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HomeLifestyleKidsBaby, where's my village? Mums heed the call

Baby, where’s my village? Mums heed the call

It takes a village to raise a child, so they say. But when you don’t have a village, what do you do?

That’s exactly how Emma Gray felt after the birth of her first child. So, she decided to establish her own ‘village’ – a community of kind members who wanted to support new mums and families.  While her focus is in Queensland, she has recently helped set up a branch for mums in the Northern Beaches.

Emma Gray with her hampers at the ready.

Originally from country NSW, Emma moved to Brisbane 10 years ago, away from friends and family and the close-knit community she grew up in. But it wasn’t until she became a mother that she felt the absence of her neighbourhood.

“I always knew that I wanted babies. It felt really natural to me. I didn’t have a complicated pregnancy and I had a really simple birth,” explained Emma. “For so many years, I’d supported my friends with onesies or a beanie for their baby. But nobody tells you the reality of what you really need.”

A hamper from Nurtured Village.

With many friends also experiencing motherhood in isolation, even before Covid, Emma wondered how they could be a resource for each other’s actual needs rather than buying another beanie.

In starting the Facebook community group, the idea was to provide practical support for other mothers and families – from help with the cleaning to delivering home-cooked meals for exhausted parents.

The first hamper delivery was to a Brisbane mum whose five-year-old daughter had just been diagnosed with Type 1 Diabetes. It was a car boot full of supplies donated by the small community of 20 members.

Since that early start, ‘The Nurtured Village Hampers’ has grown organically into a registered charity with 16 other volunteers in towns and cities across the country including a Northern Beaches branch.

It has been an eye-opening journey for Emma, especially in her understanding of the struggle of motherhood.

“We are actually in a crisis situation for maternal mental health. The statistics are really alarming. According to the Gidget Foundation, 1 in 5 women suffer from post-natal depression and that’s predicted to rise. Additionally, 1 in 3 women describes experiencing birth trauma. So, we really need to do better and be a resource for each other.”

‘The Nurtured Village Hampers’ is not a mother’s group. Instead, it is a community of people who donate time, gifts and home-cooked meals to families in the local area.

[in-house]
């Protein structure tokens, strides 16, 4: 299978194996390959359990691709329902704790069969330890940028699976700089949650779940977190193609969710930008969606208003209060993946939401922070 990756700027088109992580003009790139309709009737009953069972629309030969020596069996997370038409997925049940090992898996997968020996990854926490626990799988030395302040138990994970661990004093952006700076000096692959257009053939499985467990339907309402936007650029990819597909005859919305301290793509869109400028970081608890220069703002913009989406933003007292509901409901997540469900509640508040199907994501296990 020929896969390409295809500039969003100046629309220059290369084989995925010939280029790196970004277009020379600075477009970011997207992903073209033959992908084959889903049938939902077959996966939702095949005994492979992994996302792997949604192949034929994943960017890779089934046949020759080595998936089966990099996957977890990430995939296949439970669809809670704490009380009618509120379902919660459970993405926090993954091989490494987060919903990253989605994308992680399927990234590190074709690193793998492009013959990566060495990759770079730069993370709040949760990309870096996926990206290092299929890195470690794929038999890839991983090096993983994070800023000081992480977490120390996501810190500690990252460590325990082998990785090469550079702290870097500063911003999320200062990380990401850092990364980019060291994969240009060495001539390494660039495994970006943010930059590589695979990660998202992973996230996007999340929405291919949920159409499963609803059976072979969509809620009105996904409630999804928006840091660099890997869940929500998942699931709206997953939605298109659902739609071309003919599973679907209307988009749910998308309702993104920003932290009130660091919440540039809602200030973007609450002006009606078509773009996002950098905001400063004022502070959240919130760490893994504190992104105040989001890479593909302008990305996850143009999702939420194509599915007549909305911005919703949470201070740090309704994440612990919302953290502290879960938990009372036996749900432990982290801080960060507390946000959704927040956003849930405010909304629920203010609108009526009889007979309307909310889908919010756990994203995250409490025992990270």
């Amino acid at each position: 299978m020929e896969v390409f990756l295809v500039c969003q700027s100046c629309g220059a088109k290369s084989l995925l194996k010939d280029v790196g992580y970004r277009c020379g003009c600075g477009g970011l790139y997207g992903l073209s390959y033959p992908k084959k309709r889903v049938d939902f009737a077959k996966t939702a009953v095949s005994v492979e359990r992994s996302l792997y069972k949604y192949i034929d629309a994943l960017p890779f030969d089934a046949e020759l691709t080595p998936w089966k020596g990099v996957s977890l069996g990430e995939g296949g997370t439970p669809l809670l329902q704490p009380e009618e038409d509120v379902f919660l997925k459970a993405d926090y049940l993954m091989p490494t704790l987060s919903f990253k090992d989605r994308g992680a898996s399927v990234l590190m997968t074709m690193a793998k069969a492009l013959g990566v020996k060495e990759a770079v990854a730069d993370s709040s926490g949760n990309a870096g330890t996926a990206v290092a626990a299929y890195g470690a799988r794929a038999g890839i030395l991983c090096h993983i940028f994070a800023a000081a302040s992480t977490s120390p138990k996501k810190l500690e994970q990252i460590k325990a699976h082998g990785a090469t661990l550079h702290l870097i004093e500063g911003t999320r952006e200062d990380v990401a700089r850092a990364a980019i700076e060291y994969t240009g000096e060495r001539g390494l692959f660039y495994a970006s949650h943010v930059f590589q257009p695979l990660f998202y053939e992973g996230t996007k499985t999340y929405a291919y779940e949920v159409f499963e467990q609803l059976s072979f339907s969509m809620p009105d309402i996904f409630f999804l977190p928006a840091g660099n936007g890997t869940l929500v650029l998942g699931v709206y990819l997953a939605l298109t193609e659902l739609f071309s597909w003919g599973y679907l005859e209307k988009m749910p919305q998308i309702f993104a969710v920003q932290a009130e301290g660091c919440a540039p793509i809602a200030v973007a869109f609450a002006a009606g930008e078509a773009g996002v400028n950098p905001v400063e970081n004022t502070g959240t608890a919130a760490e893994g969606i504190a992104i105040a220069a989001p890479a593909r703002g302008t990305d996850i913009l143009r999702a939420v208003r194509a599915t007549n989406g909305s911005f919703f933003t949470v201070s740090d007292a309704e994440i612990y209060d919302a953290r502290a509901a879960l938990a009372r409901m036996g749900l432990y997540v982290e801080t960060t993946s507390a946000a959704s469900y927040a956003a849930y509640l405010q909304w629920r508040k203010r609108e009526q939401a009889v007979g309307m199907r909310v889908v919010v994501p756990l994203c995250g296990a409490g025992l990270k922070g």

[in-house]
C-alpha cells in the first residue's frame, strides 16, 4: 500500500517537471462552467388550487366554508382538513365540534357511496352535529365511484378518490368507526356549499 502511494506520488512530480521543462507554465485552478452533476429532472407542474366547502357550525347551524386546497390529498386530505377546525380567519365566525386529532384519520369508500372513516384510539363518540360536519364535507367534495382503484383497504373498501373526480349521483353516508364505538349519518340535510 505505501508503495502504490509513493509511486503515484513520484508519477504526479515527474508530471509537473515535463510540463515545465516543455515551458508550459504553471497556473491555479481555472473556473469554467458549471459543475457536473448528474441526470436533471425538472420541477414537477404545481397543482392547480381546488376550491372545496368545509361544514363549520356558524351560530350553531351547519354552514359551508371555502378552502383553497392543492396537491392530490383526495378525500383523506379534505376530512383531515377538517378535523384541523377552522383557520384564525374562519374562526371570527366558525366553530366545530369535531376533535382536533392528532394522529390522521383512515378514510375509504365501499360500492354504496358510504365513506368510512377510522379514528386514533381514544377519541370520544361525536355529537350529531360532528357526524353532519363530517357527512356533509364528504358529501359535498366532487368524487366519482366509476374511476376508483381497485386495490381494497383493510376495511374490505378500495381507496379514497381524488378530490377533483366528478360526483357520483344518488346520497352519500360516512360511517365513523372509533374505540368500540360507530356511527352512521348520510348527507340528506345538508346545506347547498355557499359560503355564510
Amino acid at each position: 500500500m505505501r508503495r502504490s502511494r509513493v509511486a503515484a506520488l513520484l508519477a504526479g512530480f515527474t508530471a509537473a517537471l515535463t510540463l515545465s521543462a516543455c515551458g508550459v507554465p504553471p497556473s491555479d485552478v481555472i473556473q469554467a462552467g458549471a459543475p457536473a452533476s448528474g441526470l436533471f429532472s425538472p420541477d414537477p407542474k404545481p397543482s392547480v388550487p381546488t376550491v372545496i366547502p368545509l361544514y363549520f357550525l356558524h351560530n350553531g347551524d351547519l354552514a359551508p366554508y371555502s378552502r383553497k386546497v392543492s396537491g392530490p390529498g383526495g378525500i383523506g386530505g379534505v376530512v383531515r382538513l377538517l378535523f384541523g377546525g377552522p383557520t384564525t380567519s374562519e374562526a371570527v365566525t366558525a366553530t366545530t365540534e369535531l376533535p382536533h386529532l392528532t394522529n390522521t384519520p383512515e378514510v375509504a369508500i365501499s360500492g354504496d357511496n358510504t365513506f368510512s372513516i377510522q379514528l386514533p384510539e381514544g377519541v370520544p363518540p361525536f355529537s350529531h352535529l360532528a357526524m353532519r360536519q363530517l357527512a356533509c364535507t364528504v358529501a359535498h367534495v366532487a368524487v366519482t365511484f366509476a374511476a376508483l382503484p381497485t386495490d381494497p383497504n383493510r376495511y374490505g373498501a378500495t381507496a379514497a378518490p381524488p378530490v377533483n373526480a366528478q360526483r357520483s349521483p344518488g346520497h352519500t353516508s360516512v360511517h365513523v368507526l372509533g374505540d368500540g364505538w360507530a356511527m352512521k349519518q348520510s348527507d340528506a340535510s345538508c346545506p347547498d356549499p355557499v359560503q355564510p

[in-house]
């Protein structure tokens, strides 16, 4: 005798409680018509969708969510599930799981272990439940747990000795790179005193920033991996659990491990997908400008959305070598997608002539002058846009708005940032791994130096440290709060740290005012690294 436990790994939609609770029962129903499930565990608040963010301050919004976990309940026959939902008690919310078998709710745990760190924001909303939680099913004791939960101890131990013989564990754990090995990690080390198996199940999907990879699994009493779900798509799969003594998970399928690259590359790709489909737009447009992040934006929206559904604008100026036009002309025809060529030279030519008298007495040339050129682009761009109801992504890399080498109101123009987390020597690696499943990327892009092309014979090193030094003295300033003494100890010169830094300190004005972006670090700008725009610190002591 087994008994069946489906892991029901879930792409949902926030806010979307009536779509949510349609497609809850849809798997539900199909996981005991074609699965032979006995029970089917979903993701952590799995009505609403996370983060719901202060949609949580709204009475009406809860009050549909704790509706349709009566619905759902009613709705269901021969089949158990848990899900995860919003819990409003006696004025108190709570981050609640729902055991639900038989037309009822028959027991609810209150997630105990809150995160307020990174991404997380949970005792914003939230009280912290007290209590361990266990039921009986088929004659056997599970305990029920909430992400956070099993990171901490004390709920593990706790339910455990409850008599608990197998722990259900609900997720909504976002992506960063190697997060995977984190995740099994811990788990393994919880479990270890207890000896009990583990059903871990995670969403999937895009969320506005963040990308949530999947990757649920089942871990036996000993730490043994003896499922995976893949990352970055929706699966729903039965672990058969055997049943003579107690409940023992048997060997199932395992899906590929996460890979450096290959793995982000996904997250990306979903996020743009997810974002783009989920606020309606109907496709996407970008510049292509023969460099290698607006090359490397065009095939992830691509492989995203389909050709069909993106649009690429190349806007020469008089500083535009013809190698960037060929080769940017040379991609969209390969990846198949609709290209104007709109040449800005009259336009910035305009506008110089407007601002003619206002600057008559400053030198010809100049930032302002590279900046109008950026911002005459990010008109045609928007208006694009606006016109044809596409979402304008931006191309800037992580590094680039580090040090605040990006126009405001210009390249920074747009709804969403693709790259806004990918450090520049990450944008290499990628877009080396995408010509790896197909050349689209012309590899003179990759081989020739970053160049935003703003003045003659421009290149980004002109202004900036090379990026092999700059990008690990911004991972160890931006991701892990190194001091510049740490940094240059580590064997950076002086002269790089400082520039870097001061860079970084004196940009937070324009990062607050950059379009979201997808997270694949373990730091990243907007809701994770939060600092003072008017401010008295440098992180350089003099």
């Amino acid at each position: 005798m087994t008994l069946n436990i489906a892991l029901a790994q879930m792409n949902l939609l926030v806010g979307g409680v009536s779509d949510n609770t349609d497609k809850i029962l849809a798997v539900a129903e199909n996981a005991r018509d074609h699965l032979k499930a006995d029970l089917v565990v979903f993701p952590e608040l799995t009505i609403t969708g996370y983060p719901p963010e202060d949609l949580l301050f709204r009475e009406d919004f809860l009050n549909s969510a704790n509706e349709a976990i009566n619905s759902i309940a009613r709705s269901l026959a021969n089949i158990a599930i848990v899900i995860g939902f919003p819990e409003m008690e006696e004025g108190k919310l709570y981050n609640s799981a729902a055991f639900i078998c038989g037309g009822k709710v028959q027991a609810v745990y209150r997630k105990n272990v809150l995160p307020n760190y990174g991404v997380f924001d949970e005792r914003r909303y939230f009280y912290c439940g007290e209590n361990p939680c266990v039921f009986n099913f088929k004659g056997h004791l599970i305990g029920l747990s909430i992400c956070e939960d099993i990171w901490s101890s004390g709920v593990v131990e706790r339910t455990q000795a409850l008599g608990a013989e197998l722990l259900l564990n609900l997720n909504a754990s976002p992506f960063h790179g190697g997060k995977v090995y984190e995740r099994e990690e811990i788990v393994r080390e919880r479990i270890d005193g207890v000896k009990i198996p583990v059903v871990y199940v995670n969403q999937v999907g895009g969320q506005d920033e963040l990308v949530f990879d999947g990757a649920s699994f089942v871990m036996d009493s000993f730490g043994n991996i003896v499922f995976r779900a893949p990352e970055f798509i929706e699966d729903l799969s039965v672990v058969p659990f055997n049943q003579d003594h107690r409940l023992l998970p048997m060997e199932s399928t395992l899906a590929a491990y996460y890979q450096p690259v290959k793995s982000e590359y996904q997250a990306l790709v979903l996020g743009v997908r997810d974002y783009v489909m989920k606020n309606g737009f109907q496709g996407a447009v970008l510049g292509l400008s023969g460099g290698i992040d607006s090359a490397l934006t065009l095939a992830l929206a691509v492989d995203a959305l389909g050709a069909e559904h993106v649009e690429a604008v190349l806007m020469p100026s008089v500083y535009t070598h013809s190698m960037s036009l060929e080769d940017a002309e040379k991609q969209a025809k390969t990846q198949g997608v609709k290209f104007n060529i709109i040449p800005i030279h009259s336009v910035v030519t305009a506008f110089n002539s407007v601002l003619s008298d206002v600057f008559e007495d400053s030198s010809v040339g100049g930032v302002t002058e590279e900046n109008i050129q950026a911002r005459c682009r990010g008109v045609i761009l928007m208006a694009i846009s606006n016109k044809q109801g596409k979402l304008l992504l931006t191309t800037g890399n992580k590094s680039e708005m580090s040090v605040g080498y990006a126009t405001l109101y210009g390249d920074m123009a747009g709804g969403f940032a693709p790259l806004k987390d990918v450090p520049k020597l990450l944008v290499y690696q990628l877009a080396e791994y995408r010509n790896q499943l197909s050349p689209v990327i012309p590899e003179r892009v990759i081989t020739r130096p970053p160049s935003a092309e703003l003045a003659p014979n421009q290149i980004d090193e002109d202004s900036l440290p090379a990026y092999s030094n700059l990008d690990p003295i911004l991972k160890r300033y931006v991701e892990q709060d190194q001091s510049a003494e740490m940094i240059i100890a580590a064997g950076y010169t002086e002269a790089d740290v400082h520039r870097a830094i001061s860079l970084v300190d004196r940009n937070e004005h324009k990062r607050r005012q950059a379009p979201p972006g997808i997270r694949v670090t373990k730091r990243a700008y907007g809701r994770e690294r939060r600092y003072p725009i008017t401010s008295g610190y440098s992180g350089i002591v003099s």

Families in need, are nominated by group members or the public. Once a month, the local coordinators identify which family will receive a hamper and share how each ‘village’ can contribute to their needs.

For newly single mum Liana Quinlivan, the hamper she received also included gift vouchers, which allowed enough ease in her budget to pay for her daughter’s swimming lessons.

Liana was happy to receive some help for her new family.

For another family of nine, who had recently fostered newborn twins, their hamper included practical gifts of formula, nappies and clothing.

“It has been a lot of work to organise. But people have said it’s like being wrapped in a giant hug from an entire group of strangers and it’s in those moments that I know it’s making a difference.”

“It has been a lot of work to organise. But people have said it’s like being wrapped in a giant hug from an entire group of strangers and it’s in those moments that I know it’s making a difference.”

The Northern Beaches branch is ran by local mum and HypnoBirthing educator Emma Meaney, who saw The Nurtured Village Hampers’ posts on Instagram and wanted to get involved.

The most recent family to receive a hamper was a single mum and her four children, one of whom has a severe intellectual disability. The nomination suggested gifts including home-cooked dairy-free meals, plants and pots, a family pass to a local activity centre and a massage for mum.

Emma Meaney is coordinating the Northern Beaches branch of the Nurtured Village.

There are 160 people in the local group, but Emma Meaney hopes to get a broader community base and support from local businesses to ensure the service can continue.

“It’s great to have this group in the Northern Beaches, which has a nice community. I’m always seeing people help each other. So, I thought it would be a nice thing to be part of our community too.”

If you’re a local resident or business who would like to help build the village, or a new parent, be sure to join the Facebook group. 

You can contact the local branch via  northernbeaches@thenurturedvillage.org